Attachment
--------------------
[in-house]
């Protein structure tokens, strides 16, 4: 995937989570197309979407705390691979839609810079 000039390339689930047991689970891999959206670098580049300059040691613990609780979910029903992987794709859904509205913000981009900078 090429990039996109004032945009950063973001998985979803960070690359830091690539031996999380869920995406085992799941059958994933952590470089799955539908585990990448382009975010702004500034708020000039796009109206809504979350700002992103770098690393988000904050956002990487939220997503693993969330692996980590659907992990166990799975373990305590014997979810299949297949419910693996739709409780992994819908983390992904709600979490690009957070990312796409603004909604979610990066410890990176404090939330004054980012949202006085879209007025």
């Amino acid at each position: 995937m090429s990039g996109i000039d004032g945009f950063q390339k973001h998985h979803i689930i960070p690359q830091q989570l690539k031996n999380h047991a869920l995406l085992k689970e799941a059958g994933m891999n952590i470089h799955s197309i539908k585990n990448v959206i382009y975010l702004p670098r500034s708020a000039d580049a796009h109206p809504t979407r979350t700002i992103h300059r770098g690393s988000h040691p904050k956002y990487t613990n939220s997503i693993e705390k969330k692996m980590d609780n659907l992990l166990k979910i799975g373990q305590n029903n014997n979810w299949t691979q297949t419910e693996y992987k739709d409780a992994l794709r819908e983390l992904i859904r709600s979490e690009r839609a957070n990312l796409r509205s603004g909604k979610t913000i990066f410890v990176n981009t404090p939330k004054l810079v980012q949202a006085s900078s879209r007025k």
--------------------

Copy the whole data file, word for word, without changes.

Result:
[in-house]
């Protein structure tokens, strides 16, 4: 995937989570197309979407705390691979839609810079 000039390339689930047991689970891999959206670098580049300059040691613990609780979910029903992987794709859904509205913000981009900078 090429990039996109004032945009950063973001998985979803960070690359830091690539031996999380869920995406085992799941059958994933952590470089799955539908585990990448382009975010702004500034708020000039796009109206809504979350700002992103770098690393988000904050956002990487939220997503693993969330692996980590659907992990166990799975373990305590014997979810299949297949419910693996739709409780992994819908983390992904709600979490690009957070990312796409603004909604979610990066410890990176404090939330004054980012949202006085879209007025």
């Amino acid at each position: 995937m090429s990039g996109i000039d004032g945009f950063q390339k973001h998985h979803i689930i960070p690359q830091q989570l690539k031996n999380h047991a869920l995406l085992k689970e799941a059958g994933m891999n952590i470089h799955s197309i539908k585990n990448v959206i382009y975010l702004p670098r500034s708020a000039d580049a796009h109206p809504t979407r979350t700002i992103h300059r770098g690393s988000h040691p904050k956002y990487t613990n939220s997503i693993e705390k969330k692996m980590d609780n659907l992990l166990k979910i799975g373990q305590n029903n014997n979810w299949t691979q297949t419910e693996y992987k739709d409780a992994l794709r819908e983390l992904i859904r709600s979490e690009r839609a957070n990312l796409r509205s603004g909604k979610t913000i990066f410890v990176n981009t404090p939330k004054l810079v980012q949202a006085s900078s879209r007025k």